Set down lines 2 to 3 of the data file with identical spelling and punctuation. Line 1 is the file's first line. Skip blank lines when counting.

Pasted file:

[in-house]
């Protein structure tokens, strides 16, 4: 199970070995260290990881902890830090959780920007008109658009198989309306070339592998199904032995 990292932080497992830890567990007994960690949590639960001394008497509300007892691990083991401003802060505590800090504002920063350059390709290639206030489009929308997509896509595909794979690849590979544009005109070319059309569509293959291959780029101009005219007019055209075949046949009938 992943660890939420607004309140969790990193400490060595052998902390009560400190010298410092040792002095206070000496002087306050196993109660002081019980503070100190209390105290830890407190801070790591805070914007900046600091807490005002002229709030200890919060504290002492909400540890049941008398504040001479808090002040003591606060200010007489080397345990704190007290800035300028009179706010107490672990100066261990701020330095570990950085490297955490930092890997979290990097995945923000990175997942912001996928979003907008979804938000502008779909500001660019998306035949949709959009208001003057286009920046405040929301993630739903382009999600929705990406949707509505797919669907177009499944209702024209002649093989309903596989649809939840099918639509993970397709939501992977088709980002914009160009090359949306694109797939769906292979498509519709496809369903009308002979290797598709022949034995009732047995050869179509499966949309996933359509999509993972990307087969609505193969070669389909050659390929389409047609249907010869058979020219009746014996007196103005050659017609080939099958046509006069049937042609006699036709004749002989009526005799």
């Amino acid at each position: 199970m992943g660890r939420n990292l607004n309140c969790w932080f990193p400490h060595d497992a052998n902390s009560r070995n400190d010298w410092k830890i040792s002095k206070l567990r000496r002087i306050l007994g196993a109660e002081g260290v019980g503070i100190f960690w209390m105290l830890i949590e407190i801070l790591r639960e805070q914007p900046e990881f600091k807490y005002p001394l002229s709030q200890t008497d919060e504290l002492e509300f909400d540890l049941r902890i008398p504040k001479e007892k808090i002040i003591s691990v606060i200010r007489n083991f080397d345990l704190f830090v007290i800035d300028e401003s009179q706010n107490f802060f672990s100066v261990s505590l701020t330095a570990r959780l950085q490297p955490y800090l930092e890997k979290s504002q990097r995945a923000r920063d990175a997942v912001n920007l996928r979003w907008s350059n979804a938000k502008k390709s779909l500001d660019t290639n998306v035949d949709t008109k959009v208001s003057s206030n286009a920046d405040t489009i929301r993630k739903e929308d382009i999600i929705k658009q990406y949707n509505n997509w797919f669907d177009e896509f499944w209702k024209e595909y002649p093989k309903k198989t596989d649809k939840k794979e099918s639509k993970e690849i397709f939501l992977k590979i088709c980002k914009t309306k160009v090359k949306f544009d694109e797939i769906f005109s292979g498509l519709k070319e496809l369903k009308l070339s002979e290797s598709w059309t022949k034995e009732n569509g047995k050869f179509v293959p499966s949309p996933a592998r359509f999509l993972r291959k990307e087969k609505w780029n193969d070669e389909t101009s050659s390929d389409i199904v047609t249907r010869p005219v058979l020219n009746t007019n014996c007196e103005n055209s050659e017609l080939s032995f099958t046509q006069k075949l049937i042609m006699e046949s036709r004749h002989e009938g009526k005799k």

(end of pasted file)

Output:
């Protein structure tokens, strides 16, 4: 199970070995260290990881902890830090959780920007008109658009198989309306070339592998199904032995 990292932080497992830890567990007994960690949590639960001394008497509300007892691990083991401003802060505590800090504002920063350059390709290639206030489009929308997509896509595909794979690849590979544009005109070319059309569509293959291959780029101009005219007019055209075949046949009938 992943660890939420607004309140969790990193400490060595052998902390009560400190010298410092040792002095206070000496002087306050196993109660002081019980503070100190209390105290830890407190801070790591805070914007900046600091807490005002002229709030200890919060504290002492909400540890049941008398504040001479808090002040003591606060200010007489080397345990704190007290800035300028009179706010107490672990100066261990701020330095570990950085490297955490930092890997979290990097995945923000990175997942912001996928979003907008979804938000502008779909500001660019998306035949949709959009208001003057286009920046405040929301993630739903382009999600929705990406949707509505797919669907177009499944209702024209002649093989309903596989649809939840099918639509993970397709939501992977088709980002914009160009090359949306694109797939769906292979498509519709496809369903009308002979290797598709022949034995009732047995050869179509499966949309996933359509999509993972990307087969609505193969070669389909050659390929389409047609249907010869058979020219009746014996007196103005050659017609080939099958046509006069049937042609006699036709004749002989009526005799």
């Amino acid at each position: 199970m992943g660890r939420n990292l607004n309140c969790w932080f990193p400490h060595d497992a052998n902390s009560r070995n400190d010298w410092k830890i040792s002095k206070l567990r000496r002087i306050l007994g196993a109660e002081g260290v019980g503070i100190f960690w209390m105290l830890i949590e407190i801070l790591r639960e805070q914007p900046e990881f600091k807490y005002p001394l002229s709030q200890t008497d919060e504290l002492e509300f909400d540890l049941r902890i008398p504040k001479e007892k808090i002040i003591s691990v606060i200010r007489n083991f080397d345990l704190f830090v007290i800035d300028e401003s009179q706010n107490f802060f672990s100066v261990s505590l701020t330095a570990r959780l950085q490297p955490y800090l930092e890997k979290s504002q990097r995945a923000r920063d990175a997942v912001n920007l996928r979003w907008s350059n979804a938000k502008k390709s779909l500001d660019t290639n998306v035949d949709t008109k959009v208001s003057s206030n286009a920046d405040t489009i929301r993630k739903e929308d382009i999600i929705k658009q990406y949707n509505n997509w797919f669907d177009e896509f499944w209702k024209e595909y002649p093989k309903k198989t596989d649809k939840k794979e099918s639509k993970e690849i397709f939501l992977k590979i088709c980002k914009t309306k160009v090359k949306f544009d694109e797939i769906f005109s292979g498509l519709k070319e496809l369903k009308l070339s002979e290797s598709w059309t022949k034995e009732n569509g047995k050869f179509v293959p499966s949309p996933a592998r359509f999509l993972r291959k990307e087969k609505w780029n193969d070669e389909t101009s050659s390929d389409i199904v047609t249907r010869p005219v058979l020219n009746t007019n014996c007196e103005n055209s050659e017609l080939s032995f099958t046509q006069k075949l049937i042609m006699e046949s036709r004749h002989e009938g009526k005799k």